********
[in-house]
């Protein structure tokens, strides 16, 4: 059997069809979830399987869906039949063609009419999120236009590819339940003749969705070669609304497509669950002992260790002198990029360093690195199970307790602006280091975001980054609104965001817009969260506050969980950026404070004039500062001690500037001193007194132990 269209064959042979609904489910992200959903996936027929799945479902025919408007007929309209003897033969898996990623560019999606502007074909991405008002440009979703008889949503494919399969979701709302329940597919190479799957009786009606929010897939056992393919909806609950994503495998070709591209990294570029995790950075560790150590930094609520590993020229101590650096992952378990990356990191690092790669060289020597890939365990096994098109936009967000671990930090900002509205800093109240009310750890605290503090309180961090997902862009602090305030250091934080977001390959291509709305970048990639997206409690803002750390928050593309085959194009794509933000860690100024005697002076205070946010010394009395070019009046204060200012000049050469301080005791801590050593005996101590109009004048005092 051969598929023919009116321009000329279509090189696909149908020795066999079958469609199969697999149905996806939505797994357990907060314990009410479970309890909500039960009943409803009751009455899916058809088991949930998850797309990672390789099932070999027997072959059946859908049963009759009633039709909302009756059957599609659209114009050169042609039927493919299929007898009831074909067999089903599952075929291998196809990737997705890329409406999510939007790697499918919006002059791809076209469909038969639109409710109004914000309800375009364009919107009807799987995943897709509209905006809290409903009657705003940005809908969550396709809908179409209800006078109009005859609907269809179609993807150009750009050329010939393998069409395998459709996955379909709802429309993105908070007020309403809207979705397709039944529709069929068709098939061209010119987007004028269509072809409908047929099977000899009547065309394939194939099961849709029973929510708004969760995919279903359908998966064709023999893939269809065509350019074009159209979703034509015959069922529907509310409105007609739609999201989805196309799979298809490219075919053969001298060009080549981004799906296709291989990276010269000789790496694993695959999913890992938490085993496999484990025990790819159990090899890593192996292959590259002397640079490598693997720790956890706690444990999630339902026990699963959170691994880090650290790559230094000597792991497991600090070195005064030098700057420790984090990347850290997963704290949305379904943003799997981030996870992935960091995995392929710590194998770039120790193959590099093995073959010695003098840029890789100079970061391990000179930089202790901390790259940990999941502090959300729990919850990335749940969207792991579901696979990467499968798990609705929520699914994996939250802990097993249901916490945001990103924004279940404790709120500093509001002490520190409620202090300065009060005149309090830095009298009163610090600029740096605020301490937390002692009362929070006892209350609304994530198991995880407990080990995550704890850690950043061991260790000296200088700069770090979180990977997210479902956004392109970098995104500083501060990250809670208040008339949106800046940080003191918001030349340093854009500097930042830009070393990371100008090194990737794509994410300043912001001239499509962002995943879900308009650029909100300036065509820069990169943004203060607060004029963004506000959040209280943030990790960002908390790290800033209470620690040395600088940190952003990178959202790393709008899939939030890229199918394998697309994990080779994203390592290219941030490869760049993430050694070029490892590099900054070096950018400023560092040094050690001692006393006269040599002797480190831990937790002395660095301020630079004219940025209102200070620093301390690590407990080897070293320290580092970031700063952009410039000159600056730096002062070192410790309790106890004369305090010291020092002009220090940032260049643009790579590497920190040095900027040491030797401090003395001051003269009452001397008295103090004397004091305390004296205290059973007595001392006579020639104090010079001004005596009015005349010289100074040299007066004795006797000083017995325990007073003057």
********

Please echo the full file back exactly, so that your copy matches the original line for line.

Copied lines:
[in-house]
């Protein structure tokens, strides 16, 4: 059997069809979830399987869906039949063609009419999120236009590819339940003749969705070669609304497509669950002992260790002198990029360093690195199970307790602006280091975001980054609104965001817009969260506050969980950026404070004039500062001690500037001193007194132990 269209064959042979609904489910992200959903996936027929799945479902025919408007007929309209003897033969898996990623560019999606502007074909991405008002440009979703008889949503494919399969979701709302329940597919190479799957009786009606929010897939056992393919909806609950994503495998070709591209990294570029995790950075560790150590930094609520590993020229101590650096992952378990990356990191690092790669060289020597890939365990096994098109936009967000671990930090900002509205800093109240009310750890605290503090309180961090997902862009602090305030250091934080977001390959291509709305970048990639997206409690803002750390928050593309085959194009794509933000860690100024005697002076205070946010010394009395070019009046204060200012000049050469301080005791801590050593005996101590109009004048005092 051969598929023919009116321009000329279509090189696909149908020795066999079958469609199969697999149905996806939505797994357990907060314990009410479970309890909500039960009943409803009751009455899916058809088991949930998850797309990672390789099932070999027997072959059946859908049963009759009633039709909302009756059957599609659209114009050169042609039927493919299929007898009831074909067999089903599952075929291998196809990737997705890329409406999510939007790697499918919006002059791809076209469909038969639109409710109004914000309800375009364009919107009807799987995943897709509209905006809290409903009657705003940005809908969550396709809908179409209800006078109009005859609907269809179609993807150009750009050329010939393998069409395998459709996955379909709802429309993105908070007020309403809207979705397709039944529709069929068709098939061209010119987007004028269509072809409908047929099977000899009547065309394939194939099961849709029973929510708004969760995919279903359908998966064709023999893939269809065509350019074009159209979703034509015959069922529907509310409105007609739609999201989805196309799979298809490219075919053969001298060009080549981004799906296709291989990276010269000789790496694993695959999913890992938490085993496999484990025990790819159990090899890593192996292959590259002397640079490598693997720790956890706690444990999630339902026990699963959170691994880090650290790559230094000597792991497991600090070195005064030098700057420790984090990347850290997963704290949305379904943003799997981030996870992935960091995995392929710590194998770039120790193959590099093995073959010695003098840029890789100079970061391990000179930089202790901390790259940990999941502090959300729990919850990335749940969207792991579901696979990467499968798990609705929520699914994996939250802990097993249901916490945001990103924004279940404790709120500093509001002490520190409620202090300065009060005149309090830095009298009163610090600029740096605020301490937390002692009362929070006892209350609304994530198991995880407990080990995550704890850690950043061991260790000296200088700069770090979180990977997210479902956004392109970098995104500083501060990250809670208040008339949106800046940080003191918001030349340093854009500097930042830009070393990371100008090194990737794509994410300043912001001239499509962002995943879900308009650029909100300036065509820069990169943004203060607060004029963004506000959040209280943030990790960002908390790290800033209470620690040395600088940190952003990178959202790393709008899939939030890229199918394998697309994990080779994203390592290219941030490869760049993430050694070029490892590099900054070096950018400023560092040094050690001692006393006269040599002797480190831990937790002395660095301020630079004219940025209102200070620093301390690590407990080897070293320290580092970031700063952009410039000159600056730096002062070192410790309790106890004369305090010291020092002009220090940032260049643009790579590497920190040095900027040491030797401090003395001051003269009452001397008295103090004397004091305390004296205290059973007595001392006579020639104090010079001004005596009015005349010289100074040299007066004795006797000083017995325990007073003057």